The last time retired civil servant Tom Best saw his wife of 51 years alive was when she was being placed in an ambulance and driven away from the home they shared in Derrylin, Co Fermanagh, last Wednesday afternoon.
Anne (72) had been complaining of severe pains on Monday and a doctor recommended that, given the outbreak of coronavirus and her underlying health conditions, she needed medical attention. But over 24 hours later her condition worsened and she died in the isolation ward at South West Acute Hospital without ever seeing her husband again. Anne Best was the first person to die of Covid-19 in the county - and she will not be the last.
With Northern Ireland essentially under lockdown, social restrictions to fight the spread of coronavirus are leaving both the sick and the bereaved to face mortality alone. It has changed the way people here live and die.
Yesterday afternoon Anne Best was buried at St Ninnidh's cemetery in Derrylin - again, without her husband watching over her. He has been told to self-isolate at home for 14 days and so was barred from saying farewell to his soulmate. There was no funeral and only a handful of mourners watched from a distance as the coffin with a single white rose was lowered into the ground by gravediggers wearing gloves. Parish priest Gerard Alwill read prayers and undertaker Pat Blake stood soberly underneath a bright blue sky as the sun illuminated against the windows of the church behind them.
"It's breaking my heart, it's just breaking my heart that I couldn't be there when she died or at the funeral," an emotional Tom Best told The Impartial Reporter newspaper.
Clutching a photograph of his wife, Tom paced up and down his garden, a short distance from where his wife was being laid to rest.
"I am not going to break all the rules and walk up there and see her. I'm not going to do that because that would not be right; it would be selfish on all the people of Derrylin," he said.
Tom Best recalled how his wife began to feel unwell on Monday and by Tuesday her health had deteriorated.
"She said 'I feel awful, awful sick'. There was a lot of moaning… if you could hear someone groaning and moaning… and she could take pain," he said, explaining that local doctor Michelle McBrien then called an ambulance.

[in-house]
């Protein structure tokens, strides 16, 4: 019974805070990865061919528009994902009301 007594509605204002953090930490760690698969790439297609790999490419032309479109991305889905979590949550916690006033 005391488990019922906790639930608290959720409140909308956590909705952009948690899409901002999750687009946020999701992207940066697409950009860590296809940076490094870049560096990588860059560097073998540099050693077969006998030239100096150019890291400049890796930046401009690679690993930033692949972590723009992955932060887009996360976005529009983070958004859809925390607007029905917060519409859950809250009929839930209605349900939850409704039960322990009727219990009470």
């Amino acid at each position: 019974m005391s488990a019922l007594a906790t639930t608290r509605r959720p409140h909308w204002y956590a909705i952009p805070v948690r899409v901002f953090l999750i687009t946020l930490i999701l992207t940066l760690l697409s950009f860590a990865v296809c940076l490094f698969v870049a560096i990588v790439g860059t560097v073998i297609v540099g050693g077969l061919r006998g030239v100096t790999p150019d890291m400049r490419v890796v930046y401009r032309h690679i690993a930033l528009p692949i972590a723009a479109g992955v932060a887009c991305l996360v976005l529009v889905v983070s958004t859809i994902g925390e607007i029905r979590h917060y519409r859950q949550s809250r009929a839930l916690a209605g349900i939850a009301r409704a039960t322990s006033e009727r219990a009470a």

But he couldn't be by his wife's side - and he later received a phone call from a doctor at South West Acute Hospital informing him of the worst possible outcome.
"I got a call on the Wednesday night explaining that things were not looking good. I've been around a lot of death over the years and I can put two and two together. When it comes to your own door you just fall apart and that is a fact.
"I told the doctor whatever you are doing, you are doing your best. Then he said the next call will be the one to tell me she was gone. 'You can be expecting it' he said," explained Tom Best.
The tears rolled down his face as he tried to take in how he went from watching crime programmes on TV with his wife and making her breakfast each morning - to now being forced to mourn her loss at home alone.
"What impact has it had on me since she died? That's the big… you know, I don't know what I can do. The last time I seen her was when she was being put into the ambulance and looking down and that's it.
"It's heartbreaking, it's heartbreaking. I wouldn't wish it on anyone, that is a fact. Maybe some good will come out of it. It's just one of those things.
"It is unimaginable, I don't think we have ever faced anything like this in our time, in my 77 years anyhow. You might wonder why I wanted to cook her breakfast and do things for her. It was simple, I loved her," he said, folding the photo of the couple's wedding day in Gibraltar in 1969 and placing it back into his pocket.
"I loved her," he said.